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Having turned down the opportunity to work with ITV’s recent Travel Guides, Dubai Tourism’s Ian Scott says it’s time to get back to informative as well as entertaining shows
Travel companies spend a significant amount of advertising money on TV. It gives brands what we call reach – access to millions of viewers typically, with a 30-second ‘spot’.
And it’s by no means cheap, especially if you buy on ITV during the peak viewing hours of 9pm to 10pm. Getting good prime-time TV exposure for free is the dream of any PR agency, but that is a very rare thing.
So when I got a call from ITV to talk about a peak-time, hour-long show dedicated to Dubai in a new series called Travel Guides, my mind wandered back to evenings with my parents watching Wish You Were Here…? and Whicker’s World. Judith and Alan were compulsory viewing back then.
Of course, those shows ended many years ago, and people today have endless resources at their disposal when it comes to researching potential holiday destinations.
However, TV really can bring a destination to life. Just look at the extraordinary TV shows fronted by the likes of Joanna Lumley and Simon Reeve, who expertly explore off-the-beaten-track destinations.
The wrong type of exposure
So, I thought, perhaps a prime-time, mainstream and impartial travel advice show was coming back to our TV screens? Sadly not.
It was clear from the synopsis that I received several months ago that Travel Guides would be about the people on the show, not the places they visited, so I decided not to assist them.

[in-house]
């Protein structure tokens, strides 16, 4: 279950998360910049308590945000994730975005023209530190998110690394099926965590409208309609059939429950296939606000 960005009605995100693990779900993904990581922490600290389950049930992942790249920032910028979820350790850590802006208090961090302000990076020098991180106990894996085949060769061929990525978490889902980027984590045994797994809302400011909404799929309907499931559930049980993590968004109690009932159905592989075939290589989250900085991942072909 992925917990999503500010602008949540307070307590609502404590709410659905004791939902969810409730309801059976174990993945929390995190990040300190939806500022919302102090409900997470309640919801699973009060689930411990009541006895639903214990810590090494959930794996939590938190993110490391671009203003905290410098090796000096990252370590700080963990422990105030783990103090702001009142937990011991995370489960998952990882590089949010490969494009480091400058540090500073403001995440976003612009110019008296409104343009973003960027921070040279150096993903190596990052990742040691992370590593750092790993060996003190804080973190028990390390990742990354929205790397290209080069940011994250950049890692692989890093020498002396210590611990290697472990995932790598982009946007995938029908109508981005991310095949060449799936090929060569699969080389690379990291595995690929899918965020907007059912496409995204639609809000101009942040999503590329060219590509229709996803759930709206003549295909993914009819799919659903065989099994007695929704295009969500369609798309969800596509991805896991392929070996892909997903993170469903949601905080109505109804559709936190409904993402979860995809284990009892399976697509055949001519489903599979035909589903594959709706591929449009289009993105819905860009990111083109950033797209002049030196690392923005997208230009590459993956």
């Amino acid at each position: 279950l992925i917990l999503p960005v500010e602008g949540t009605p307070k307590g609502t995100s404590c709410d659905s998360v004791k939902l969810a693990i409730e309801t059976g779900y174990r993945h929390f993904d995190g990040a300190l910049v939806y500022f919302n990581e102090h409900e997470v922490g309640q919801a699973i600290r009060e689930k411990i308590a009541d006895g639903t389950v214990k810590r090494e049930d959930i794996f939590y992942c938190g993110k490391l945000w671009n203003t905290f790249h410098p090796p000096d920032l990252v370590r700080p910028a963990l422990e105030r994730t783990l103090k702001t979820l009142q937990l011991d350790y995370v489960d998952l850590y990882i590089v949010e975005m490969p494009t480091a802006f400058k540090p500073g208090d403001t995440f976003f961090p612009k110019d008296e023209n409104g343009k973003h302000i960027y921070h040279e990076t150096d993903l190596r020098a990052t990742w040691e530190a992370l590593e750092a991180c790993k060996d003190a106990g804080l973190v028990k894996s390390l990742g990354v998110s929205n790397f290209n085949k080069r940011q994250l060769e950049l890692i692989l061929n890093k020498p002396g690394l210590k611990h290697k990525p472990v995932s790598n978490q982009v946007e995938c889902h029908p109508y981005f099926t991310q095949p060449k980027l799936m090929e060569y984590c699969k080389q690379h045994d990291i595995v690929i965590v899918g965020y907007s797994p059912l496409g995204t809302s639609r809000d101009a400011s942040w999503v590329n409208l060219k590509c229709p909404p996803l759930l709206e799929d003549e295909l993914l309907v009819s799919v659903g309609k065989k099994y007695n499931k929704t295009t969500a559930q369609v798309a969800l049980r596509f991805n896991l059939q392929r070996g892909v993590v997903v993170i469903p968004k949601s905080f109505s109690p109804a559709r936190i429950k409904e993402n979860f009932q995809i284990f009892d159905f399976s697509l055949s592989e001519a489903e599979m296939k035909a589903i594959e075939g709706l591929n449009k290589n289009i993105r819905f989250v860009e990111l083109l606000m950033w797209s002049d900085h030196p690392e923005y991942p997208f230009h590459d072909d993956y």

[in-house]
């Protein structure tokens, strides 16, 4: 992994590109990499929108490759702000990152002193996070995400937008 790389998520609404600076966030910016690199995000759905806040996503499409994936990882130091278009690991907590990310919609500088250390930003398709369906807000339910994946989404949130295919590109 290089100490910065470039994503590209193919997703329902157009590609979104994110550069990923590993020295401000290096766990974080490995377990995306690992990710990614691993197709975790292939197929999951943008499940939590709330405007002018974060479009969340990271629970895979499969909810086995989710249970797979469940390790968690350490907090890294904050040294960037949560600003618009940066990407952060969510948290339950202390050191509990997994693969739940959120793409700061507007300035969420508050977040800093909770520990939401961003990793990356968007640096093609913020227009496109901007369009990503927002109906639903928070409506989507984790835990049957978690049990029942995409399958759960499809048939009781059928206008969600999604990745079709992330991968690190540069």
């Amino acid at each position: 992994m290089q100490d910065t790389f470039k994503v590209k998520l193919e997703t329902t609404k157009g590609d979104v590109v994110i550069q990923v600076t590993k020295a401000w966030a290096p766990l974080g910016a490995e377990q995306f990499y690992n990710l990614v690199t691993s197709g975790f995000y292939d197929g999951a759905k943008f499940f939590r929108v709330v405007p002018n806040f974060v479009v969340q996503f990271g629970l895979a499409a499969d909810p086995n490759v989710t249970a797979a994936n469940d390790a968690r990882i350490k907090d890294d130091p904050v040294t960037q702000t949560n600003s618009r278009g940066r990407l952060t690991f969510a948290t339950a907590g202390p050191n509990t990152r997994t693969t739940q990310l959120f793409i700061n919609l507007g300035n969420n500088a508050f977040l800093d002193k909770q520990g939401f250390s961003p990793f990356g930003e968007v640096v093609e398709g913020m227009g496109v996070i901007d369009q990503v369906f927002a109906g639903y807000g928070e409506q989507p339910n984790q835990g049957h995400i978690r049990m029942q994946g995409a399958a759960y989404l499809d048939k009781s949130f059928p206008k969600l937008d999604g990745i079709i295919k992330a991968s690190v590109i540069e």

It was always destined to be a Gogglebox-style view into the world of people who had no control over where they went and what they experienced, regardless of their holiday needs. The fact ITV made an entertainment show filmed in four great destinations is not my issue.
It’s the fact there is a dearth of informative TV journalism at our disposal. Had any of those holidaymakers talked about their holiday needs with an agent would they have been sold a holiday to Dubai?
Probably not, which is perhaps the very reason ITV sent them there. But more importantly, would anyone at home watching, hoping to get some insight into the destination for a possible future visit, have benefited from the content? Again, probably not.
The ideal TV travel show
While I do miss those old travel shows, we now live in an age of peer-to-peer recommendations, so in my opinion, there is a new broadcast opportunity for our industry.
ITV, of course, had its own agenda with Travel Guides. But wouldn’t it be great to have a destination show that involved and starred real people and real agents?
A show that followed travellers, whether it be a family, a couple, single person or a group, through their booking process, from research and discussion at home, through to speaking to an agent who has destination experience, right through to their honest review at the end of the trip?
A reality TV show that informs, educates and inspires, as well as entertains.
That kind of TV exposure for the destination, as well as for the trusted and experienced agent, along with the social media that could potentially surround it, would be of a genuine benefit to our industry, in a way that Travel Guides was never going to be.
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